The irony is compounded not just by the historical achievement of Barack Obama’s election, but also by the president’s promise to heal the jangling discords of our past. Polls now show that race relations in America are as bad as they’ve been in decades, since the Los Angeles riots at least, if not the long, hot summers of the 1960s. The situation is not due to an increase in white racism or a return to past patterns racial discrimination. It’s due to the endless campaign by the political left, from the president on down, to filter every social problem today through the prism of race. And it’s compounded by an unwillingness of the president and the Democrat Party to deal honestly with public policy disasters such as black inner-city crime and the lawlessness of illegal immigration that recently culminated in the murder of Kath ryn Steinle.
Race relations in many respects form the foundation for the larger patterns of political polarization plaguing the American political system. Polarization is in fact being led by the extreme leftward lurch of the Democrat Party as it further entrenches the kind of statist socialism that doomed the Greek economy to backwardness and inescapable debt.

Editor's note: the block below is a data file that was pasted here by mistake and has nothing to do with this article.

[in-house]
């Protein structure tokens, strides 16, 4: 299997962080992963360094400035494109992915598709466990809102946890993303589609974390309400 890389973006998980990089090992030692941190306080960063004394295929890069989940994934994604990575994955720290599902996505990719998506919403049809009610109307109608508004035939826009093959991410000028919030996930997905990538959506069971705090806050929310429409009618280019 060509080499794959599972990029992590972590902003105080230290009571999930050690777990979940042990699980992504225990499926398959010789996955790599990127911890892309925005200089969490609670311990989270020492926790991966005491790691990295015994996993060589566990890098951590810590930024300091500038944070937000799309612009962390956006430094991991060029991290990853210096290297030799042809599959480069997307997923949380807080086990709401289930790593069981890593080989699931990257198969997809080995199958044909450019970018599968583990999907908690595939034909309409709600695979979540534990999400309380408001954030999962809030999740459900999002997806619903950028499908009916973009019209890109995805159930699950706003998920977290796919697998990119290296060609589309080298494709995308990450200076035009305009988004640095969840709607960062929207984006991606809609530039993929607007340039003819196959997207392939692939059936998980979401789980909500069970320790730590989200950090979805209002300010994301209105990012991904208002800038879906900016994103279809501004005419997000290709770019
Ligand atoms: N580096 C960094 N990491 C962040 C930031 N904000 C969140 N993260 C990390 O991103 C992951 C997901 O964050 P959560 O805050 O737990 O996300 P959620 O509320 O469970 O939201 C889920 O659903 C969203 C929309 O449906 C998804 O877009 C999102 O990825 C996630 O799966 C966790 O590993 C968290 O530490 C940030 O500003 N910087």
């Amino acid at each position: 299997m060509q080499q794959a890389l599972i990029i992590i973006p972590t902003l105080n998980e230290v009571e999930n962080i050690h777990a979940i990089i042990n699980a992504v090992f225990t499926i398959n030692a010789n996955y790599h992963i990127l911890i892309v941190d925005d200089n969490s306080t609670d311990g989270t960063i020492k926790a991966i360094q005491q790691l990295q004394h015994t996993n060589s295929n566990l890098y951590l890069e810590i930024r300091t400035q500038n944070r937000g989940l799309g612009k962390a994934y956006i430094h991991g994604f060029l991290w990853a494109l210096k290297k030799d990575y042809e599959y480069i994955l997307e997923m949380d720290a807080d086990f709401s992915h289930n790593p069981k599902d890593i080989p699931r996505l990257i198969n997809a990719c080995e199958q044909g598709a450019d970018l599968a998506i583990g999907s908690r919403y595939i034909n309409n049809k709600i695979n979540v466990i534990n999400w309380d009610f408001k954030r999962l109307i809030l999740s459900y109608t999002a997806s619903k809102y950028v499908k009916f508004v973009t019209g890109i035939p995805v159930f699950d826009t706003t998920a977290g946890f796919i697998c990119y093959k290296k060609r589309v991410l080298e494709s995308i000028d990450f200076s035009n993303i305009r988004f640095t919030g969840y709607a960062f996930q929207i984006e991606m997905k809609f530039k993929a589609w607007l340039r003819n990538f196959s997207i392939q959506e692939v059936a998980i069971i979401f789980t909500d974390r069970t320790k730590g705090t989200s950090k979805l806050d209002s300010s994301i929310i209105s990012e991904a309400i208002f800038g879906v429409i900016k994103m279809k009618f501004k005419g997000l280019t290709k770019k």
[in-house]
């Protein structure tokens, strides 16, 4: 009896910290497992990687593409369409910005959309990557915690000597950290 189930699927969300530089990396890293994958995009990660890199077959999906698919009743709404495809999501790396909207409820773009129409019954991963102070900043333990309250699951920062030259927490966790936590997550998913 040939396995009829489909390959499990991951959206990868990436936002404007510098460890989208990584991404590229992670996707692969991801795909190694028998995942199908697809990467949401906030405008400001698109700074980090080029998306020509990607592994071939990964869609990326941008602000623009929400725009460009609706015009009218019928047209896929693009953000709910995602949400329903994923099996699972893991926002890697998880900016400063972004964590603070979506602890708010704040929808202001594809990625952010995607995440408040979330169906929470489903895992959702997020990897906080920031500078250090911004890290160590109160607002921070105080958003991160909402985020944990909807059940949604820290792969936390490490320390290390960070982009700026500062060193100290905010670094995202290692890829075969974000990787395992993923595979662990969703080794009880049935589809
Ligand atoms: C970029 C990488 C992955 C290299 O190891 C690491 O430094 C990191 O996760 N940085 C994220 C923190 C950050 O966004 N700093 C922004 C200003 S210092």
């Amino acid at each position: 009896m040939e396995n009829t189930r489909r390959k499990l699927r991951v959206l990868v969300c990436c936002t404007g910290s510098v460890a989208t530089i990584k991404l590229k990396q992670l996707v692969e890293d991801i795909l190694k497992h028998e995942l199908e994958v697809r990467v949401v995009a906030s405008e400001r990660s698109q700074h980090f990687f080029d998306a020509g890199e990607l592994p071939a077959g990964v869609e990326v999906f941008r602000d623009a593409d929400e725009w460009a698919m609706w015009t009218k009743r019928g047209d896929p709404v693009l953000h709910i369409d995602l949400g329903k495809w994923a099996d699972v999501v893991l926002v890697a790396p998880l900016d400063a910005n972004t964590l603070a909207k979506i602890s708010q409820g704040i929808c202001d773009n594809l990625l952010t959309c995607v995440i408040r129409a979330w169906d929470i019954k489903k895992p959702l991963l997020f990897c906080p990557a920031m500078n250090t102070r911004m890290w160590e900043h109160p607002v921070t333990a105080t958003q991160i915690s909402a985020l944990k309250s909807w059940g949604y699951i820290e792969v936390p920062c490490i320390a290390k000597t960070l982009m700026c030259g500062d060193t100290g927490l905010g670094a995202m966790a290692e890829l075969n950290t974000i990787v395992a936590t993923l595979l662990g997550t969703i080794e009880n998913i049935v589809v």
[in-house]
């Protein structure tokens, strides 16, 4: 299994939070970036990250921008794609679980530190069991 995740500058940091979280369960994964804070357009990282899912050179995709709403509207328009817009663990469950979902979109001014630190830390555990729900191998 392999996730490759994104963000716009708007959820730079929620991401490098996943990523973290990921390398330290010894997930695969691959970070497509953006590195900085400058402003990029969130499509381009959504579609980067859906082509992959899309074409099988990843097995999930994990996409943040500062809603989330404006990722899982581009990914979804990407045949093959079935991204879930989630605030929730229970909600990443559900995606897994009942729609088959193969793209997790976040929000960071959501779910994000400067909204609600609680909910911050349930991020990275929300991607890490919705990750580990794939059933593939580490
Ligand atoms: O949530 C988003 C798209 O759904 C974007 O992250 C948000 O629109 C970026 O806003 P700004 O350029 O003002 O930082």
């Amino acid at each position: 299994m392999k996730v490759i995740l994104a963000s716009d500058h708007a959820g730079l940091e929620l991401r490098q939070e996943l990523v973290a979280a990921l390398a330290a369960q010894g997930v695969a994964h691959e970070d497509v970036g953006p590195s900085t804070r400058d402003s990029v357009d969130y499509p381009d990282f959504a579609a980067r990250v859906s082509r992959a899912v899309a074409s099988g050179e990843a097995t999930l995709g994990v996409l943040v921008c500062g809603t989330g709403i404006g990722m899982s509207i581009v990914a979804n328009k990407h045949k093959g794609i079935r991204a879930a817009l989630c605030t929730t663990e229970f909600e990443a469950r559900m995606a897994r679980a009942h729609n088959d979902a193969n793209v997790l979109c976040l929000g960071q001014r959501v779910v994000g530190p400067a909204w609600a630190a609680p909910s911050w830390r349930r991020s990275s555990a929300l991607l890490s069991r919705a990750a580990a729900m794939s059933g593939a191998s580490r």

So, what does Ta-Nehisi Coates want? Well, reparations, for the most part. Of course there’s virtually zero support for such reparations in public opinion, at least among white Americans (which is a sad commentary on the state of black America and its image of itself as a capable, independent social and economic community).
Years ago I argued that the promise of Barack Obama’s election would indeed be in the new president’s unique position, which would enable him to speak about race — and especially about personal responsibility and self-sufficiency — from a position of authority unmatched by any president in history. That opportunity has been lost in what has been an epic waste of political capital, a level of capital not likely to come around again in my lifetime. It’s a sad commentary on the politicization of everything, but it’s also a commentary on the challenge for the next president, to pick up the dropped baton and work for a renewed vision of the citizenship and opportunity bequeathed to us by civil rights leaders and public intellectuals in the age of Martin Luther King, Jr., and James Baldwin.